Mercury’s take on the personal luxury coupe for 1970 seemed a bit more forward-thinking than its Ford Thunderbird counterpart. Its squared-off leading edge was more formal and anticipated the look of future American cars, yet it boasted a sporty fastback roofline. The overall package is a perfect amalgam of luxury and sportiness. Bonus points for hidden headlights.

Under the hood was Ford’s familiar 429, again in 360-hp trim. That’s modest power by today’s metrics, but even full-size cars of that era weren’t terribly heavy. Bump the displacement to 460 cubes or more, add a roller cam, massage the cylinder heads a bit, and you’d have all the makings of a sleeper.

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7 classic trucks and SUVs under $20K -Brandan Gillogly @Hagerty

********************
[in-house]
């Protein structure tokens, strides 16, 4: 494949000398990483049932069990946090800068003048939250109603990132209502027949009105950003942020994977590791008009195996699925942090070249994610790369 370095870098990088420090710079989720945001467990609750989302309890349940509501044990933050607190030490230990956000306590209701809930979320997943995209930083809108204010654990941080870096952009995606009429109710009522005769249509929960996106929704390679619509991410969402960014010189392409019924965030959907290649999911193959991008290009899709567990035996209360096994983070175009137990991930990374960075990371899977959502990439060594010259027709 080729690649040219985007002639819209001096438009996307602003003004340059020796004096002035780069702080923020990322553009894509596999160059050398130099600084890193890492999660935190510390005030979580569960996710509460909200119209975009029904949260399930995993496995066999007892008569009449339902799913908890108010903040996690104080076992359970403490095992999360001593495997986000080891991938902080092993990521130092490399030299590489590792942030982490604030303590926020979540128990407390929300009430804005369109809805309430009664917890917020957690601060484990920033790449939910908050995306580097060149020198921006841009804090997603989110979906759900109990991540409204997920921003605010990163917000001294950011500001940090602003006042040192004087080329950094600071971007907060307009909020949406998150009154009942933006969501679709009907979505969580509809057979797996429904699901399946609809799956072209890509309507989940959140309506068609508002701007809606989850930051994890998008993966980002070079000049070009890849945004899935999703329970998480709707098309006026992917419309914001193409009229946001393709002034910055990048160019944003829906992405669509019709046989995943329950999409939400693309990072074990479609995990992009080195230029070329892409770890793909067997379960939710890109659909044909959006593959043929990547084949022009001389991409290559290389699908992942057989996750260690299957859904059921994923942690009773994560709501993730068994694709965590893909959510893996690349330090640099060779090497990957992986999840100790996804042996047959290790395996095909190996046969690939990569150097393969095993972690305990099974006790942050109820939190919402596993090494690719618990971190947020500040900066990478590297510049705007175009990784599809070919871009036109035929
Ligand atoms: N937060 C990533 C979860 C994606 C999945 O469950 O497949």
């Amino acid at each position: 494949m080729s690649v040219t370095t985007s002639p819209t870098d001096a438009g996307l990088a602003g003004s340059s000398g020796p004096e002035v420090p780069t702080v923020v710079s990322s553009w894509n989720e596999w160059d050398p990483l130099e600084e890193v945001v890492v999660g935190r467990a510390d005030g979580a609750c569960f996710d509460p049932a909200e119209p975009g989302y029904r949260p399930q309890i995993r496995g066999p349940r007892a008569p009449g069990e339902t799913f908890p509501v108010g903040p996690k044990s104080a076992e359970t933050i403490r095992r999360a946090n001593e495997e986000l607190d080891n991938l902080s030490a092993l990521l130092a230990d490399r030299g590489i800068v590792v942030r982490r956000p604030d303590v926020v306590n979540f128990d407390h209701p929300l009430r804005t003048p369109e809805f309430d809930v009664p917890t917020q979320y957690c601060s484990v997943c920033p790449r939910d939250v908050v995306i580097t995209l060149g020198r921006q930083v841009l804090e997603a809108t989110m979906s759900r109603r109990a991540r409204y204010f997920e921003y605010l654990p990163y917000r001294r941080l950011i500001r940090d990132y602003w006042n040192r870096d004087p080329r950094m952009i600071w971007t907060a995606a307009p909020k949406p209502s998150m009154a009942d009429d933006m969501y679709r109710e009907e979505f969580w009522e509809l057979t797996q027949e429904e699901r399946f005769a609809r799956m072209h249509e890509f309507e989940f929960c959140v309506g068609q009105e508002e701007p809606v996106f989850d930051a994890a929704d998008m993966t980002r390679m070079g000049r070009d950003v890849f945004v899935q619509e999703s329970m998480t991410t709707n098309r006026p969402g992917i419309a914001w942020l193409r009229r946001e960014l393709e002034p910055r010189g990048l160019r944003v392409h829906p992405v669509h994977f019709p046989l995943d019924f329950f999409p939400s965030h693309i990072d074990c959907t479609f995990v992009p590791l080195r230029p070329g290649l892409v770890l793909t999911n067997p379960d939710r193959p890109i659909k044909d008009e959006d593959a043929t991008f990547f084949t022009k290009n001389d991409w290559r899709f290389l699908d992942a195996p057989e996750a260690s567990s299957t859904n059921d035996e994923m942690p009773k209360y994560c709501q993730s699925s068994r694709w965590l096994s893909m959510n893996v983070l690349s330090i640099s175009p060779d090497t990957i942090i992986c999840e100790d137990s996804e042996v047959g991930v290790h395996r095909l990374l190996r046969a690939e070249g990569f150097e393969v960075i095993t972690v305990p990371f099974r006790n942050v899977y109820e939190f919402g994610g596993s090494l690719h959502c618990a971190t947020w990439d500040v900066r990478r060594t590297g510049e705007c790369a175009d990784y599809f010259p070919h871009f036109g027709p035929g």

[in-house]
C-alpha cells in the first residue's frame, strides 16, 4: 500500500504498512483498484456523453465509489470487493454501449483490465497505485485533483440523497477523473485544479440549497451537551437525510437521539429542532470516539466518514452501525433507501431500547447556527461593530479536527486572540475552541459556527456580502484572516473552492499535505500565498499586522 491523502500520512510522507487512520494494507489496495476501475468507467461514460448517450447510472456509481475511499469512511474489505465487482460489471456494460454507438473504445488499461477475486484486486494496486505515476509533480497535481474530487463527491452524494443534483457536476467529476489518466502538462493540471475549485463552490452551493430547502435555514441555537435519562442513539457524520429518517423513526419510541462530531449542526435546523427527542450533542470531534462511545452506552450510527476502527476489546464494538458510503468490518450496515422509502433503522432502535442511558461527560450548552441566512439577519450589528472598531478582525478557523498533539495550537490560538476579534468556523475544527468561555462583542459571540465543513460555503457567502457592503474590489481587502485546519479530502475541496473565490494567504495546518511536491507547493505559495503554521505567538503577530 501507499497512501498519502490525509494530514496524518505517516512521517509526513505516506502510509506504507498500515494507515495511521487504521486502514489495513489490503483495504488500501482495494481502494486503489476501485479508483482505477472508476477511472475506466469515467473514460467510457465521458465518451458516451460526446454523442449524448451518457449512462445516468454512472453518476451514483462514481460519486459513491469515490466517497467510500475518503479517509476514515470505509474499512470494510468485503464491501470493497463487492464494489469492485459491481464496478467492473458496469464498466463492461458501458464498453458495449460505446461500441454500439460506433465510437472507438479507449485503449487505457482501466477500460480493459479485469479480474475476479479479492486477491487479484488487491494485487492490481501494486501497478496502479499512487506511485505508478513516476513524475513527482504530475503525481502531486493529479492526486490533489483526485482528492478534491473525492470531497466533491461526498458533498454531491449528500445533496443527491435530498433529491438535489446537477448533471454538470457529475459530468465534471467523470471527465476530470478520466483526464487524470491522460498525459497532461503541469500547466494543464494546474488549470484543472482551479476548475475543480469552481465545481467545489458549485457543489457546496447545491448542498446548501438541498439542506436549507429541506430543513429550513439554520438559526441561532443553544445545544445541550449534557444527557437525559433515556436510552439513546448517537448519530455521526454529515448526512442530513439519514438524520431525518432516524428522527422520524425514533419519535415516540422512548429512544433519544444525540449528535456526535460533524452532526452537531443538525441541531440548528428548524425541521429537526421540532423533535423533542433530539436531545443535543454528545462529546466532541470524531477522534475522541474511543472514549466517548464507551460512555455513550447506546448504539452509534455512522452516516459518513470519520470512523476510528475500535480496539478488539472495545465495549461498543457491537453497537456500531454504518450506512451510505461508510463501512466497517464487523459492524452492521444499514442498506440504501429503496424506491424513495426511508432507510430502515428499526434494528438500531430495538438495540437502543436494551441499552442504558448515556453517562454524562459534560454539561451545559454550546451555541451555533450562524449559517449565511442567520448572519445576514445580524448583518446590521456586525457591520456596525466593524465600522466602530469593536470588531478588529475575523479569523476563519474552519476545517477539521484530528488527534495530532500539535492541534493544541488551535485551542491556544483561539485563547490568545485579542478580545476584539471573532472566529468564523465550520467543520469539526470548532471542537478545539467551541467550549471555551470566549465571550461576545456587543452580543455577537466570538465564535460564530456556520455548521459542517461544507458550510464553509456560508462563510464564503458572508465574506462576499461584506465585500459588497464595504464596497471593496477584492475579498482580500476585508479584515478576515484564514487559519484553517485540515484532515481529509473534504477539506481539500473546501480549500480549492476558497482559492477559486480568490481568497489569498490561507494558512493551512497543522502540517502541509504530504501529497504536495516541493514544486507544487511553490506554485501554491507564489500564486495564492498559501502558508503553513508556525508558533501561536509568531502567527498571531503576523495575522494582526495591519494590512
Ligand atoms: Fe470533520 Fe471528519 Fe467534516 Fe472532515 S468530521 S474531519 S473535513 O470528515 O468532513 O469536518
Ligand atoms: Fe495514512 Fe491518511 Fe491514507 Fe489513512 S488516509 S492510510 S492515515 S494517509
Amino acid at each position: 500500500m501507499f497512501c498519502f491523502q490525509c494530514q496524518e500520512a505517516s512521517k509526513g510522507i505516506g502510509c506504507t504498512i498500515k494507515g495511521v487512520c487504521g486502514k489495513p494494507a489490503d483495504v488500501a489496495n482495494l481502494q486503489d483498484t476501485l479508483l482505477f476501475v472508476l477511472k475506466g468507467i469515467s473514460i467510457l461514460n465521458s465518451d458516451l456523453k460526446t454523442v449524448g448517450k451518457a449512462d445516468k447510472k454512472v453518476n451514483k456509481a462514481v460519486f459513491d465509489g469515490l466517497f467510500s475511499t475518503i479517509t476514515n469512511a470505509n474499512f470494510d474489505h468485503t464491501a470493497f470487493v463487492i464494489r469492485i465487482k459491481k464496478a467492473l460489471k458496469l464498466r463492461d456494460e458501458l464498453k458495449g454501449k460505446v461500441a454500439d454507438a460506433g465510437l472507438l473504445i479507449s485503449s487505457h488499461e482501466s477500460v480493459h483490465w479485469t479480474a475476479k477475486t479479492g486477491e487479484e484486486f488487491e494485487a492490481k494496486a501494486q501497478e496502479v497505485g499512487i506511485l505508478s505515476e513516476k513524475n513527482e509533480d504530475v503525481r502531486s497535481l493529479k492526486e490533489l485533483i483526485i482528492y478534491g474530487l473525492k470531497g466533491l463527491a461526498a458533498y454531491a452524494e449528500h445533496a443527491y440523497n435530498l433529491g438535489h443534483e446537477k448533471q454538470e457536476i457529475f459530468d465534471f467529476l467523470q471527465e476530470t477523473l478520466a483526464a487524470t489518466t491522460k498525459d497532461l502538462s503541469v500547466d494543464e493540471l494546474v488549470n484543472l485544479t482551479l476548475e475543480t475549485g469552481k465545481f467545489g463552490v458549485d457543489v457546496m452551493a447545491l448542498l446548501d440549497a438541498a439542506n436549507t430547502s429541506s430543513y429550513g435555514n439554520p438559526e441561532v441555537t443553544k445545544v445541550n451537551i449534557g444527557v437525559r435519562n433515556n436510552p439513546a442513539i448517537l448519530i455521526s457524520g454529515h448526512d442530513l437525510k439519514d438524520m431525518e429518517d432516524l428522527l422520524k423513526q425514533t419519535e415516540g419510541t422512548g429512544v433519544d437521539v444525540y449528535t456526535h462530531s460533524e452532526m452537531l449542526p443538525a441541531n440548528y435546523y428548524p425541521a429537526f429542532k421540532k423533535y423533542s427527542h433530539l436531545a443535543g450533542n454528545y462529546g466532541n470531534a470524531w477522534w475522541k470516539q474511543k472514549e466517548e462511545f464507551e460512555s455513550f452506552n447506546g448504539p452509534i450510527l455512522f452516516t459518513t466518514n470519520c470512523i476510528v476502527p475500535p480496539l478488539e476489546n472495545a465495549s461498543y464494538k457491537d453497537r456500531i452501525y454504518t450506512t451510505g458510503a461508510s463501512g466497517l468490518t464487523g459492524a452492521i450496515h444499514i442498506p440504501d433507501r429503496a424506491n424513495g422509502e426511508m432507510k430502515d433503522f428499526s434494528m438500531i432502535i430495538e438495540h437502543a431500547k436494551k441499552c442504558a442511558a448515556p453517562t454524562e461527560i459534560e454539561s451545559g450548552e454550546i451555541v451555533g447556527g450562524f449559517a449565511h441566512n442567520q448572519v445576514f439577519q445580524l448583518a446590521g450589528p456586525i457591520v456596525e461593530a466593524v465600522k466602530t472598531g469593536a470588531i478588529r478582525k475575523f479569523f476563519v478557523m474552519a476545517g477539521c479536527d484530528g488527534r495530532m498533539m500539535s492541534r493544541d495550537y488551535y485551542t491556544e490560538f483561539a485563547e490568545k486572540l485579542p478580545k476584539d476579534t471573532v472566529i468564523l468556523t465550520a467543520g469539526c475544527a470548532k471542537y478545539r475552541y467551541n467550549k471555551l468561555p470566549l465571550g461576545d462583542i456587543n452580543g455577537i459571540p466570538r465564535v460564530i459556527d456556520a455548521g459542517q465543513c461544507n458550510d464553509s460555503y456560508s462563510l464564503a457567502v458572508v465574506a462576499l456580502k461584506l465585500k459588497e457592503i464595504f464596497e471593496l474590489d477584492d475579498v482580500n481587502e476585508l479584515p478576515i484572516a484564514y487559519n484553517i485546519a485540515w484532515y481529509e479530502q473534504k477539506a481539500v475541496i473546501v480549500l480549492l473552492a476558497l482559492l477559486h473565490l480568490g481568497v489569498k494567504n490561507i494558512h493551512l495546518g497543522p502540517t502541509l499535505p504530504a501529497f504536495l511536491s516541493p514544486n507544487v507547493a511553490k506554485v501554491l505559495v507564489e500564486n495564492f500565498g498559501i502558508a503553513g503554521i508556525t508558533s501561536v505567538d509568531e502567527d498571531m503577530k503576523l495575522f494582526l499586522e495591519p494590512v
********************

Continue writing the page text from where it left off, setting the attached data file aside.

The collector-vehicle market’s pandemic boom may be over, but the classic truck and SUV market is still very competitive, with plenty of ’60s and ’70s models commanding high values. But what about those of us who want a vintage truck or SUV—and have a tight budget?

Short answer: There are still many collectible trucks and SUVs that remain affordable.

We combed through our latest valuation data looking for classic trucks that could serve as weekend workhorses or, on week-day evenings, project vehicles. Each needed to have an average value—across all engine options in a given generation—under $20,000, for an example in #3 (Good, or daily-driver) condition*. We also focused on the ’70s and ’80s, rather than the ’60s, hoping to include a few more creature comforts.

Here are seven vintage trucks and SUVs that fit the bill.

1972–80 Dodge D100

Average #3 (Good) value: $14,129

Nobody could have foreseen the wild special-edition models that Dodge would come up with its all-new pickup that launched in 1972. The Lil’ Red Express, Warlock, and Macho Power Wagon were just some of them.